Anesthesiologists have more opportunities than ever before in deciding how they want to practice, he said. As a result, anesthesia groups must adapt and grow to meet the needs of clinicians in order to provide the resources they need to thrive.

“Along with a competitive salary and benefits, anesthesia clinicians are looking for a more flexible schedule and a true work-life balance, keeping in mind that defining work-life balance is subjective to each individual candidate. We understand the many considerations clinicians have and make an effort to work with each individual to find the best ways to support them throughout their career,” said Dr. Bloomberg.

Recruiters recognize that when searching for the right position, each person has their own definition of work-life balance and list of priorities. For example, some people want a specific practice location like an academic hospital or an ambulatory surgery center.

Kelly L. Mishra, MD, Assistant Professor, Department of Anesthesiology, Vanderbilt University Medical Center, said the decision to broaden and diversify their recruitment team, as well as centralizing the recruitment process, has extended the department’s human resources and allowed greater efficiency.

As a junior faculty member, she said, “Much of the recruitment process is talking to graduating residents and fellows, which makes us potentially more approachable. Previously, the chair and division heads conducted the recruitment process, but have recognized the benefit of empowering junior faculty with leadership positions even early in their career, which is important to new graduates looking for an academic faculty position,” said Dr. Mishra. With a project manager organizing all of the interviews, the challenge is to keep everyone in the loop knowing that communication is the cornerstone of a good recruitment strategy.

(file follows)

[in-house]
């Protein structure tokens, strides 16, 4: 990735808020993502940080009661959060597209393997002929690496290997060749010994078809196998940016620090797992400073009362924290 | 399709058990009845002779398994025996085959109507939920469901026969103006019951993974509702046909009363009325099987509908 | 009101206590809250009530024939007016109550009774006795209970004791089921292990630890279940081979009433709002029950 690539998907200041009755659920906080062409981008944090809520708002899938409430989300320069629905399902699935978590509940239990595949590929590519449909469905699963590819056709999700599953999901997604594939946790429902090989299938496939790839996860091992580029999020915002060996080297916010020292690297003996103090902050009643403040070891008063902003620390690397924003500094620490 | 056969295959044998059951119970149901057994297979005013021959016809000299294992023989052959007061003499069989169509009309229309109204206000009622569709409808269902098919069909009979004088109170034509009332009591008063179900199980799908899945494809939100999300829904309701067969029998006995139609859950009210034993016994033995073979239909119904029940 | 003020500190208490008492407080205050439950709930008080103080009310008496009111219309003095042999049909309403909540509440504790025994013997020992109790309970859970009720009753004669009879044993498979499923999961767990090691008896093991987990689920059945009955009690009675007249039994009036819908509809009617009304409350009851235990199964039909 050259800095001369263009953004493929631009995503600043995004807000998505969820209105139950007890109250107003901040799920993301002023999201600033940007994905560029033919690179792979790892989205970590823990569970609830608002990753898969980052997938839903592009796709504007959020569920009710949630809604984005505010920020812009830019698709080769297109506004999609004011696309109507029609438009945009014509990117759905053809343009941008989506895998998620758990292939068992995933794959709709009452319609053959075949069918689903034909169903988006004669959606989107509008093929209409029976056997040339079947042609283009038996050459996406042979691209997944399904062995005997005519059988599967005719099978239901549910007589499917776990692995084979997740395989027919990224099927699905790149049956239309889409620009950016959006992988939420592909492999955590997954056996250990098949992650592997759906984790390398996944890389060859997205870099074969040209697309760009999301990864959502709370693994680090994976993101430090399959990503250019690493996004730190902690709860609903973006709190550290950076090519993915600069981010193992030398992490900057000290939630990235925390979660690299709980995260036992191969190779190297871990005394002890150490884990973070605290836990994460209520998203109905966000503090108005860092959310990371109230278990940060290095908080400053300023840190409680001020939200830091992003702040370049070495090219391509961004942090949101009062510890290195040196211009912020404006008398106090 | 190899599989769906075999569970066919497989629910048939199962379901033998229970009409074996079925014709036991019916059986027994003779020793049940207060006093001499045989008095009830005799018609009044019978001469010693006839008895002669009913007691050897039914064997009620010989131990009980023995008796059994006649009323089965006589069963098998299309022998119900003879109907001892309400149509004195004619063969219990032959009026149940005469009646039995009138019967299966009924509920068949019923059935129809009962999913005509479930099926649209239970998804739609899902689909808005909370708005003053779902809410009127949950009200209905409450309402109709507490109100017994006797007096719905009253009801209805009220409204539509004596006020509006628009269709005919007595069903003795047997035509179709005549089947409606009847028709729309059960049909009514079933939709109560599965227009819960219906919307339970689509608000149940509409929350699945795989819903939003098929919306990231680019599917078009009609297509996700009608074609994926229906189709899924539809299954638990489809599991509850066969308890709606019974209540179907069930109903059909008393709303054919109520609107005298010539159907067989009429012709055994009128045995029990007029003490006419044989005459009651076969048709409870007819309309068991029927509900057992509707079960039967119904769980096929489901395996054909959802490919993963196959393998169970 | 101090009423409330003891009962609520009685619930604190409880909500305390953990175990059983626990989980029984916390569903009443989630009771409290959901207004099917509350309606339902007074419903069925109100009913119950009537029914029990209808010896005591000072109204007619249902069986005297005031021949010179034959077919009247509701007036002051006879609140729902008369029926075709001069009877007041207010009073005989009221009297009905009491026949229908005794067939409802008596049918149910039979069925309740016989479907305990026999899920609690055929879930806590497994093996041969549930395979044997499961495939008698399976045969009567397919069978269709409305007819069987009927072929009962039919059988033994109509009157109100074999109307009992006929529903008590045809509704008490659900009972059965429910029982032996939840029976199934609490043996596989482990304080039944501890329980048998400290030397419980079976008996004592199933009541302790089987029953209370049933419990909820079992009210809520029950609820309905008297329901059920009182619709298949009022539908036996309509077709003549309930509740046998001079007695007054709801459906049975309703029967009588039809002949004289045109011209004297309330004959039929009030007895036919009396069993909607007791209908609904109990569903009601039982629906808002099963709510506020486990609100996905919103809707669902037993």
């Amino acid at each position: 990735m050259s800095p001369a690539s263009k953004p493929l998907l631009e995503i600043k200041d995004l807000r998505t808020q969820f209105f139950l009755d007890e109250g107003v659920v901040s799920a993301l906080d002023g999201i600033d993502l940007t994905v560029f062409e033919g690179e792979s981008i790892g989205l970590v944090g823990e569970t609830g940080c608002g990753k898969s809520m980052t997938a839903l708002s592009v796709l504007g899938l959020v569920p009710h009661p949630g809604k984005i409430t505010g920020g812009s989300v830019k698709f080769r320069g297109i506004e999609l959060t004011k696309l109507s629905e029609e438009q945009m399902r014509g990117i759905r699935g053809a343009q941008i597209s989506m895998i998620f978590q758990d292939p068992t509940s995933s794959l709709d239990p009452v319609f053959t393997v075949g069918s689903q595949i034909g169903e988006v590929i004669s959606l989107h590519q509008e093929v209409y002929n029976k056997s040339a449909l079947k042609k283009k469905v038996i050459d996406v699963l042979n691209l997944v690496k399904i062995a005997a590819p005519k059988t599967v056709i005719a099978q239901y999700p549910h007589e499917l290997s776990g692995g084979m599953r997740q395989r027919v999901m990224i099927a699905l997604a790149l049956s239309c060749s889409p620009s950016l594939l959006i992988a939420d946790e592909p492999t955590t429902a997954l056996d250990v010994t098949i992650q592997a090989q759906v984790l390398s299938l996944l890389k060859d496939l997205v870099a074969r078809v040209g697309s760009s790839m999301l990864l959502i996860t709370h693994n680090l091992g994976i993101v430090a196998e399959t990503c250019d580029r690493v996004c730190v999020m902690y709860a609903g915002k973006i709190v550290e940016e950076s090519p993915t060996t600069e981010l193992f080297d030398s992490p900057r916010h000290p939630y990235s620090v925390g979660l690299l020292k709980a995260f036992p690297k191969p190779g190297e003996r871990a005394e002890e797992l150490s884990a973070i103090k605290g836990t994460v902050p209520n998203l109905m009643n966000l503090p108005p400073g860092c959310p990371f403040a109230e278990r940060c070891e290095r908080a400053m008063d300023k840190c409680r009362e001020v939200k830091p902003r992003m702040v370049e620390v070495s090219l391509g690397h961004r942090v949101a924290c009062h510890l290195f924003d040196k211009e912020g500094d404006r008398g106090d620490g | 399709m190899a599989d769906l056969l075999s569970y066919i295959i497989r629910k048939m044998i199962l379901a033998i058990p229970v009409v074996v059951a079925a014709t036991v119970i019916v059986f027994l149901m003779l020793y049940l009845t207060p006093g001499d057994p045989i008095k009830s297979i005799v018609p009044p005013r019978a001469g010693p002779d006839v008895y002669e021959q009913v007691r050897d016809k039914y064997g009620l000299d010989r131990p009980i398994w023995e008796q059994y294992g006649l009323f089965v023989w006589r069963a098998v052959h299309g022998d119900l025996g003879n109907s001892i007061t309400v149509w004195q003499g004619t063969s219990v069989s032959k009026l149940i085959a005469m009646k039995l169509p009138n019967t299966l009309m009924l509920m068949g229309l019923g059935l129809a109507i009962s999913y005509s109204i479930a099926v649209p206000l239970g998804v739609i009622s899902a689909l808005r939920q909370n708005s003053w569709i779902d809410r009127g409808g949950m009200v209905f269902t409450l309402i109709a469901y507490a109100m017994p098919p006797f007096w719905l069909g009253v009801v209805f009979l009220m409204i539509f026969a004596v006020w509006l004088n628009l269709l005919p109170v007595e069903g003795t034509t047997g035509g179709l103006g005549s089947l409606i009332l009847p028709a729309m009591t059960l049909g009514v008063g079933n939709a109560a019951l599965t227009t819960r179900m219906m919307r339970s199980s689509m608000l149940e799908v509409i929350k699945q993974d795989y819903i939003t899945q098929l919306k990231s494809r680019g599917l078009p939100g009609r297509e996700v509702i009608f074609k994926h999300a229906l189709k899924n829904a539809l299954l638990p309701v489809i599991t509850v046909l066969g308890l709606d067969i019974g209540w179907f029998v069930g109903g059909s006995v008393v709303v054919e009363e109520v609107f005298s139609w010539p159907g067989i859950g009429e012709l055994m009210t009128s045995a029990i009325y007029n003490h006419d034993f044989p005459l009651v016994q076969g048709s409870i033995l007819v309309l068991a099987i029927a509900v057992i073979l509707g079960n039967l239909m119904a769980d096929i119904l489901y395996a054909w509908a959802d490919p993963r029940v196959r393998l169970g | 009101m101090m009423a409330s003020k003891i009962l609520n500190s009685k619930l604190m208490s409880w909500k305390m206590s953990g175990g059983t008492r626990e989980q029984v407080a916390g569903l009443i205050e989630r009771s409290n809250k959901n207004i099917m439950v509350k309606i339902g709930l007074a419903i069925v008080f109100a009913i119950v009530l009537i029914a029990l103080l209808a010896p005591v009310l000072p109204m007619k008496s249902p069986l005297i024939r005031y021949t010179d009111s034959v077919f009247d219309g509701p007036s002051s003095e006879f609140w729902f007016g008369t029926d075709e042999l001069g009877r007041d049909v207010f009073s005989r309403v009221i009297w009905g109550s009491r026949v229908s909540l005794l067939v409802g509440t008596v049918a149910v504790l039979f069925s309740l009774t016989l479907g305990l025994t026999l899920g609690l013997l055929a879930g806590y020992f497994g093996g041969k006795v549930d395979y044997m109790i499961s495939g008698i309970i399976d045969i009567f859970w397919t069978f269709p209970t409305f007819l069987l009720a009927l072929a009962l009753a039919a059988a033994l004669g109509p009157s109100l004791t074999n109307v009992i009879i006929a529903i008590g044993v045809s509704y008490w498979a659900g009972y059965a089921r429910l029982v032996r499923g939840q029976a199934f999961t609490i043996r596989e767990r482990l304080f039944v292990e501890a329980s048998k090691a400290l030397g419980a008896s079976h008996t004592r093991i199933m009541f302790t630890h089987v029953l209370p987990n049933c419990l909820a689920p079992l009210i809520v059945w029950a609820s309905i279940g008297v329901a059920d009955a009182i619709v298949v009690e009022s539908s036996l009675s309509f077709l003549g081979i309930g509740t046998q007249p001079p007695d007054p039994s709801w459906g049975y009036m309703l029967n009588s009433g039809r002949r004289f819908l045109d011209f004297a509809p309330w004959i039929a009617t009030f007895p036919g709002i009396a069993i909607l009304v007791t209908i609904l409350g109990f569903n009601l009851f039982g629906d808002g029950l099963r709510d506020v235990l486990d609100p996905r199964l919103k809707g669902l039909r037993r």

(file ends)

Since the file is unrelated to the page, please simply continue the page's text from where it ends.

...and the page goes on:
While increased recruitment support seems to be a good move, the regular workday also requires a faster routine, says Krista Whiting, CSAM, Vice President, Healthcare Recruitment, Parkwood International.

“The newest currency in effective recruitment is urgency. The faster you move candidates through the interview process, the higher the likelihood you have of hiring the talent you want. Companies no longer have the luxury of slow hiring decisions because top candidates are entertaining three opportunities simultaneously.”

A sense of urgency while highlighting the company’s brand reputation could make the offer seem more convincing. Whiting notes that brand reputation is more important than ever in a candidate-driven market and advises expediting decision-making and eliminating unnecessary conversations to lessen interview burnout. If you know you want them, make the offer, and if you don’t, give the candidates closure so they can move on, said Whiting.

At the end of the day, “regular” or not, every recruiter must adapt in their own way – whether that means faster routines, redefining value, or diversifying and centralizing departments – keeping in mind that each anesthesia recruit brings their own individual expectations.